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From what I understand, if you have multiple web servers, then you need some kind of load balancer that will split the traffic amongst your web servers.

Does this mean that the load balancer is the main connecting point on the network? ie. the load balancer has the IP address of the domain name?

If this is the case, it makes it really easy to add new hardware since you don't have to wait for any dns propogation right?

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3 Answers 3

There are several solutions to this "problem". You could round-robin at the DNS-level. I.e. have www.yourdomain.com point to several IP-addresses (well all your servers).

This doesn't give you any intelligence in the load balancing, but the load will be more or less randomly distributed, but you wouldn't be resilient to hardware failures as they would still require changes to DNS.

On the other hand you could use a proxy or a loadbalancing proxy that has a single IP but then distributes the traffic to several back-end boxes. This gives you a single point of failure (the proxy, you could of course have several proxies to defeat that problem) and would also give you the added bonus of being able to use some metric to divide the load more evenly and intelligently than with just round-robin dns. This setup can also handle hardware failure in the back-end pretty seamlessly. The end user never sees the back-end, just the front-end.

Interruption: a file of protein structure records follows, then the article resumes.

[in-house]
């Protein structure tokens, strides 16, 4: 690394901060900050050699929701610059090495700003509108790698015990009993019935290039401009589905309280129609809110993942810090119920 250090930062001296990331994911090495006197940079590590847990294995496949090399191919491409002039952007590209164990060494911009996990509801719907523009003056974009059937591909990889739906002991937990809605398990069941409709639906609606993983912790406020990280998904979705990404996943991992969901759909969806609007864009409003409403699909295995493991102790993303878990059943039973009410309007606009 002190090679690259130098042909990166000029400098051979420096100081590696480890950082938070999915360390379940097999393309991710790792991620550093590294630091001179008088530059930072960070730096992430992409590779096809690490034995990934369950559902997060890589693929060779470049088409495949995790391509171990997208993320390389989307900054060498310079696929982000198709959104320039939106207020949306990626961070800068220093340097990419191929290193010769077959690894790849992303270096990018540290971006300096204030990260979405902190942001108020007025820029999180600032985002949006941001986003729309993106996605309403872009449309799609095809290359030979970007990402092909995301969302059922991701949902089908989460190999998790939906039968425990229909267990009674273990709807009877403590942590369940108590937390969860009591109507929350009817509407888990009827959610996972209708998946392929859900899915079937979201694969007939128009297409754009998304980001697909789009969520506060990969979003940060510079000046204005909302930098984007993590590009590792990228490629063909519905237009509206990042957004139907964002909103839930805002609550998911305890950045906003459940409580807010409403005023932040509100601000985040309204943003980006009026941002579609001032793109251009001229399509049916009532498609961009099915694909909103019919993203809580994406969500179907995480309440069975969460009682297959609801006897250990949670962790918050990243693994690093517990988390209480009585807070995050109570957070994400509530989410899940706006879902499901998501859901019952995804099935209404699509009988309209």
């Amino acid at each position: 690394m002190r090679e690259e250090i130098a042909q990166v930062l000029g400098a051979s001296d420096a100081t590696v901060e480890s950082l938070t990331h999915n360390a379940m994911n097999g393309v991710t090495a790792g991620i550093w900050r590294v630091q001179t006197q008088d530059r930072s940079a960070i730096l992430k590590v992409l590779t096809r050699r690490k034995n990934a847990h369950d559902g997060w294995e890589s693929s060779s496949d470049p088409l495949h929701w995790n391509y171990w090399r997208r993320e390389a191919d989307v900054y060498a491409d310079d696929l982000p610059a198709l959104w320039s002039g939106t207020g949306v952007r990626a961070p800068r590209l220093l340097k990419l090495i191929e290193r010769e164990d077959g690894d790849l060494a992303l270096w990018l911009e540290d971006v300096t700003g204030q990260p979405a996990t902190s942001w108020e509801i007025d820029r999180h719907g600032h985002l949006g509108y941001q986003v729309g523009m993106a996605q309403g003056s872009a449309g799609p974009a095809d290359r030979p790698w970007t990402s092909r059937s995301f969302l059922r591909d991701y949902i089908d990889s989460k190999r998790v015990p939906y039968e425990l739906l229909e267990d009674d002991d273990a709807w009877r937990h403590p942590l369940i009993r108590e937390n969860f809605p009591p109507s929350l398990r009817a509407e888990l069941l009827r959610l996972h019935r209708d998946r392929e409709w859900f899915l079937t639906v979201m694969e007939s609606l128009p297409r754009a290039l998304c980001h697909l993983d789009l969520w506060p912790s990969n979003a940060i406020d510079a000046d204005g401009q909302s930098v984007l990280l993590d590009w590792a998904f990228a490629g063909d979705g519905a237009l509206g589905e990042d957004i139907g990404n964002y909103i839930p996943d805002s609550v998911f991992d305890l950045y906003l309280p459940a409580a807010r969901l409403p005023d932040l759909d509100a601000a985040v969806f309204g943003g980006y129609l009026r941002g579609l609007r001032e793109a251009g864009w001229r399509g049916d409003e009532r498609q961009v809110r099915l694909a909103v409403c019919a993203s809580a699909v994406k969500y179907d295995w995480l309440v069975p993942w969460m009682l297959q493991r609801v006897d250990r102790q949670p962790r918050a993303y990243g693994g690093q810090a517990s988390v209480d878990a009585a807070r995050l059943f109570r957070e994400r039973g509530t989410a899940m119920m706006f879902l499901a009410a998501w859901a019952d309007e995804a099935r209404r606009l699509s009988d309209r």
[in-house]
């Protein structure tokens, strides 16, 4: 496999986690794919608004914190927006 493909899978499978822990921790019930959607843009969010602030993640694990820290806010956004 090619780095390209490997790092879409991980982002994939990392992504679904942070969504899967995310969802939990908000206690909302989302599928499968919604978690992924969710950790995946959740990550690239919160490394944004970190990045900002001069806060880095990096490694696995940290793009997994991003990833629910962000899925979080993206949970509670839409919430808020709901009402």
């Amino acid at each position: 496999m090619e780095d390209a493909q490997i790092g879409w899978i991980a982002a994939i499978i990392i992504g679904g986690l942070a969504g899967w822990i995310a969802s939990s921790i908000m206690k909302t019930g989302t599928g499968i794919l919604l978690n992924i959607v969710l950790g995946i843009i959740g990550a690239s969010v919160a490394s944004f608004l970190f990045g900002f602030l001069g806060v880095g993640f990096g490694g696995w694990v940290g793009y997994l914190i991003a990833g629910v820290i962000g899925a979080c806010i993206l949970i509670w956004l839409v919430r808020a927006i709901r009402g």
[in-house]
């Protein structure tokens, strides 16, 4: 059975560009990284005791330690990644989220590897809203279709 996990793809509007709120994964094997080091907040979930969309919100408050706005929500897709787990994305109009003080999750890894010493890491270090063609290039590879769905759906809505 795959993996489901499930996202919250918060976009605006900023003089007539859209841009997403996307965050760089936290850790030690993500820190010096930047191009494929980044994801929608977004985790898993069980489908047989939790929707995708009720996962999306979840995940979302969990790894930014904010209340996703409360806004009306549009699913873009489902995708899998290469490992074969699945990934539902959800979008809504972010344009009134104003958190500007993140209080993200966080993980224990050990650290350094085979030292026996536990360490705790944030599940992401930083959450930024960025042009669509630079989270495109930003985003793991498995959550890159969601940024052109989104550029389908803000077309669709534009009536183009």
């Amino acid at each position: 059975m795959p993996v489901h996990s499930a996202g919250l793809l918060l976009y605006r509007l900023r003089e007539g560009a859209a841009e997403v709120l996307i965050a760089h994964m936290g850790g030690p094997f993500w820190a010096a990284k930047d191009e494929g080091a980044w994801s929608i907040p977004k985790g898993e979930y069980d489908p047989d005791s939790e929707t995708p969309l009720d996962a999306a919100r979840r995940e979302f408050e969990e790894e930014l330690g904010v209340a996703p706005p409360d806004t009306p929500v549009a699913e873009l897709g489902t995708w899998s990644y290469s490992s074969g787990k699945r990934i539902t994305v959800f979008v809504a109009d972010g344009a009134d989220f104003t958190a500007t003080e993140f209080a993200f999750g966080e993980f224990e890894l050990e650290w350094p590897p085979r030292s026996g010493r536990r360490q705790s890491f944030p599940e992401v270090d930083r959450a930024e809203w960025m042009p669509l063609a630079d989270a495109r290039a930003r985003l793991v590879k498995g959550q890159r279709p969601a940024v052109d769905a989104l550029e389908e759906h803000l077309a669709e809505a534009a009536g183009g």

There are other issues to think about as well, if your page uses sessions or other smart logic, you can run into synchronisation problems when your user (potentially) hits different servers on every access.

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A good load balancer will handle sessions correctly, so you shouldn't have to worry about this. –  Matt Lacey Oct 28 '08 at 15:39
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that's why I said "can run into..." not "will run into..." there's certainly quite a few lb'ers that don't explicitly support sessions (for instance hacking it by sending all requests to the same server, IMO a poor solution leading to inflexible load balancing) –  andy Oct 29 '08 at 10:54

It does (in general). It depends on what server OS and software you are using, but in general, you'll hit the load balancer for each request, and the load balancer will then farm out the work according to the scheme you have in place (round robin, least busy, session controlled, application controlled, etc...)

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andy has part of the answer, but for true load balancing and high availability you would want to use a pair of hardware load balancers like F5 bigips in an active passive configuration. Yes your domain IP would be hosted on these devices and traffic would connect firstly to those devices. Bigips offer a lot of added functionality including multiple ways of load balancing and some great url rewriting, ssl acceleration, etc. It also allows you to run your web servers on a seperate non routable address scheme and even run multiple sites on different ports with the F5's handling the translations. Once you introduce load balancing you may have some other considerations to take into account for your application(s) like sticky sessions and session state but that is a different subject

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